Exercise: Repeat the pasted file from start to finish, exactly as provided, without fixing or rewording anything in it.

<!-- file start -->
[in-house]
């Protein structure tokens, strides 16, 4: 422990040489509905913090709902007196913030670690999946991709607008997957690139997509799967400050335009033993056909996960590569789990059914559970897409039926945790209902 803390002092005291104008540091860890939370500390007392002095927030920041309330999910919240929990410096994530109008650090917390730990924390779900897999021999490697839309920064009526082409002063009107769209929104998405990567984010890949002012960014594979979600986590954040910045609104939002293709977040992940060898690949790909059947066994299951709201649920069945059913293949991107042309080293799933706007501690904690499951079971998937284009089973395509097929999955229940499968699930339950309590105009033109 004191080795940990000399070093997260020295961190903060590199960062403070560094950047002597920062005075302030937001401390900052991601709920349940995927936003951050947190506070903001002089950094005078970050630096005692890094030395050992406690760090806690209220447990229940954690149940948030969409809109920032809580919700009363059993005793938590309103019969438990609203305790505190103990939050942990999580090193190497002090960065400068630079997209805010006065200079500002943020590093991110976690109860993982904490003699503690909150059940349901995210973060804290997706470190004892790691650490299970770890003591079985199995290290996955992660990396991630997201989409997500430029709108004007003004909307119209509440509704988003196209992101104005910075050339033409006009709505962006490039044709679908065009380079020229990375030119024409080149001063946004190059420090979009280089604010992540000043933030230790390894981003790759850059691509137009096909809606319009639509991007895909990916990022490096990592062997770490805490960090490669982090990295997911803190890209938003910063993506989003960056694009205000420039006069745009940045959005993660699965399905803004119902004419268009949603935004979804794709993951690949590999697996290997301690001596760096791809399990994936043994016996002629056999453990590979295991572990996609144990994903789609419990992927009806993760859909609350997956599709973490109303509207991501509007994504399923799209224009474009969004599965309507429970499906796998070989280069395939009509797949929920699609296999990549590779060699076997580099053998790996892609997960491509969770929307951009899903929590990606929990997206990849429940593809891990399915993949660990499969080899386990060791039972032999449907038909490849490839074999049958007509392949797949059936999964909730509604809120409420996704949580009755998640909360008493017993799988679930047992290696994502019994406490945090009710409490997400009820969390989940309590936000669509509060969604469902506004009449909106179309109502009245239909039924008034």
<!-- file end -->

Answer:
[in-house]
């Protein structure tokens, strides 16, 4: 422990040489509905913090709902007196913030670690999946991709607008997957690139997509799967400050335009033993056909996960590569789990059914559970897409039926945790209902 803390002092005291104008540091860890939370500390007392002095927030920041309330999910919240929990410096994530109008650090917390730990924390779900897999021999490697839309920064009526082409002063009107769209929104998405990567984010890949002012960014594979979600986590954040910045609104939002293709977040992940060898690949790909059947066994299951709201649920069945059913293949991107042309080293799933706007501690904690499951079971998937284009089973395509097929999955229940499968699930339950309590105009033109 004191080795940990000399070093997260020295961190903060590199960062403070560094950047002597920062005075302030937001401390900052991601709920349940995927936003951050947190506070903001002089950094005078970050630096005692890094030395050992406690760090806690209220447990229940954690149940948030969409809109920032809580919700009363059993005793938590309103019969438990609203305790505190103990939050942990999580090193190497002090960065400068630079997209805010006065200079500002943020590093991110976690109860993982904490003699503690909150059940349901995210973060804290997706470190004892790691650490299970770890003591079985199995290290996955992660990396991630997201989409997500430029709108004007003004909307119209509440509704988003196209992101104005910075050339033409006009709505962006490039044709679908065009380079020229990375030119024409080149001063946004190059420090979009280089604010992540000043933030230790390894981003790759850059691509137009096909809606319009639509991007895909990916990022490096990592062997770490805490960090490669982090990295997911803190890209938003910063993506989003960056694009205000420039006069745009940045959005993660699965399905803004119902004419268009949603935004979804794709993951690949590999697996290997301690001596760096791809399990994936043994016996002629056999453990590979295991572990996609144990994903789609419990992927009806993760859909609350997956599709973490109303509207991501509007994504399923799209224009474009969004599965309507429970499906796998070989280069395939009509797949929920699609296999990549590779060699076997580099053998790996892609997960491509969770929307951009899903929590990606929990997206990849429940593809891990399915993949660990499969080899386990060791039972032999449907038909490849490839074999049958007509392949797949059936999964909730509604809120409420996704949580009755998640909360008493017993799988679930047992290696994502019994406490945090009710409490997400009820969390989940309590936000669509509060969604469902506004009449909106179309109502009245239909039924008034």